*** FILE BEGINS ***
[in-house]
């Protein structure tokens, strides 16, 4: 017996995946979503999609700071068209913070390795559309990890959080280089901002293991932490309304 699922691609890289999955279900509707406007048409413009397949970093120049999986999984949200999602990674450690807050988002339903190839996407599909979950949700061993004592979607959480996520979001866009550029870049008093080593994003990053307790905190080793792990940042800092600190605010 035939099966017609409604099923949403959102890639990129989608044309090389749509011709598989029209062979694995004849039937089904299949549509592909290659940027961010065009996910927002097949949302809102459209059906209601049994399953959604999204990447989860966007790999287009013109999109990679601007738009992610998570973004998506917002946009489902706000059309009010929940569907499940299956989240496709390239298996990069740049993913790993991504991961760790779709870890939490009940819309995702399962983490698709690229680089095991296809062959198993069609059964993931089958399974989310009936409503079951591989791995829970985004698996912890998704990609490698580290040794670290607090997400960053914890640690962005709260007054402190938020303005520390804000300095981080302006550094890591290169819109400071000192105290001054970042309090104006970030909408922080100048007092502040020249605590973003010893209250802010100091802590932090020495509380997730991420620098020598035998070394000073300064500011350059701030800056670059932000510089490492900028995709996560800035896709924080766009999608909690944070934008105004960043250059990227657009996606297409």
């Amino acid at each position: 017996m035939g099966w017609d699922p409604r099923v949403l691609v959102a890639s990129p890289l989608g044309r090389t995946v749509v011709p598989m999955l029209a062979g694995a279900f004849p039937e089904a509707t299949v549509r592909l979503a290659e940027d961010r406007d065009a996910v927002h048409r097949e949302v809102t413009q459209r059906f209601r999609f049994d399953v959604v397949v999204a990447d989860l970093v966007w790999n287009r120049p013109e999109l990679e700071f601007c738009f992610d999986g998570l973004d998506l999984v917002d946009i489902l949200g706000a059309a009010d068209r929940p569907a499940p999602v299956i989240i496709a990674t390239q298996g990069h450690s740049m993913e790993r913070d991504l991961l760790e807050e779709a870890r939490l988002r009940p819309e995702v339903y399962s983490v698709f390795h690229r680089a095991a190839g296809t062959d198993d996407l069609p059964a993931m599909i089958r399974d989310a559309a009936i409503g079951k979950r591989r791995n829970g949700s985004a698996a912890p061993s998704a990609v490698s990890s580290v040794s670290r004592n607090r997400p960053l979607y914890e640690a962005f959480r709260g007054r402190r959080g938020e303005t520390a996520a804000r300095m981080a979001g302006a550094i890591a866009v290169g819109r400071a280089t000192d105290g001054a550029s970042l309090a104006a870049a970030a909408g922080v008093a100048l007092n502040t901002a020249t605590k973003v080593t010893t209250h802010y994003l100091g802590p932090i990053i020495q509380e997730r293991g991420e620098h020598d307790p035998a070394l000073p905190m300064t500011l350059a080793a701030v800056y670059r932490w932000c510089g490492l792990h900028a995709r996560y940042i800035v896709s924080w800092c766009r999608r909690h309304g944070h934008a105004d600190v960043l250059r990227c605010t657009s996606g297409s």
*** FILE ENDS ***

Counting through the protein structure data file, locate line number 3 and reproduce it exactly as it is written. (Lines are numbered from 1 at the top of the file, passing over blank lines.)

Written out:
């Amino acid at each position: 017996m035939g099966w017609d699922p409604r099923v949403l691609v959102a890639s990129p890289l989608g044309r090389t995946v749509v011709p598989m999955l029209a062979g694995a279900f004849p039937e089904a509707t299949v549509r592909l979503a290659e940027d961010r406007d065009a996910v927002h048409r097949e949302v809102t413009q459209r059906f209601r999609f049994d399953v959604v397949v999204a990447d989860l970093v966007w790999n287009r120049p013109e999109l990679e700071f601007c738009f992610d999986g998570l973004d998506l999984v917002d946009i489902l949200g706000a059309a009010d068209r929940p569907a499940p999602v299956i989240i496709a990674t390239q298996g990069h450690s740049m993913e790993r913070d991504l991961l760790e807050e779709a870890r939490l988002r009940p819309e995702v339903y399962s983490v698709f390795h690229r680089a095991a190839g296809t062959d198993d996407l069609p059964a993931m599909i089958r399974d989310a559309a009936i409503g079951k979950r591989r791995n829970g949700s985004a698996a912890p061993s998704a990609v490698s990890s580290v040794s670290r004592n607090r997400p960053l979607y914890e640690a962005f959480r709260g007054r402190r959080g938020e303005t520390a996520a804000r300095m981080a979001g302006a550094i890591a866009v290169g819109r400071a280089t000192d105290g001054a550029s970042l309090a104006a870049a970030a909408g922080v008093a100048l007092n502040t901002a020249t605590k973003v080593t010893t209250h802010y994003l100091g802590p932090i990053i020495q509380e997730r293991g991420e620098h020598d307790p035998a070394l000073p905190m300064t500011l350059a080793a701030v800056y670059r932490w932000c510089g490492l792990h900028a995709r996560y940042i800035v896709s924080w800092c766009r999608r909690h309304g944070h934008a105004d600190v960043l250059r990227c605010t657009s996606g297409s």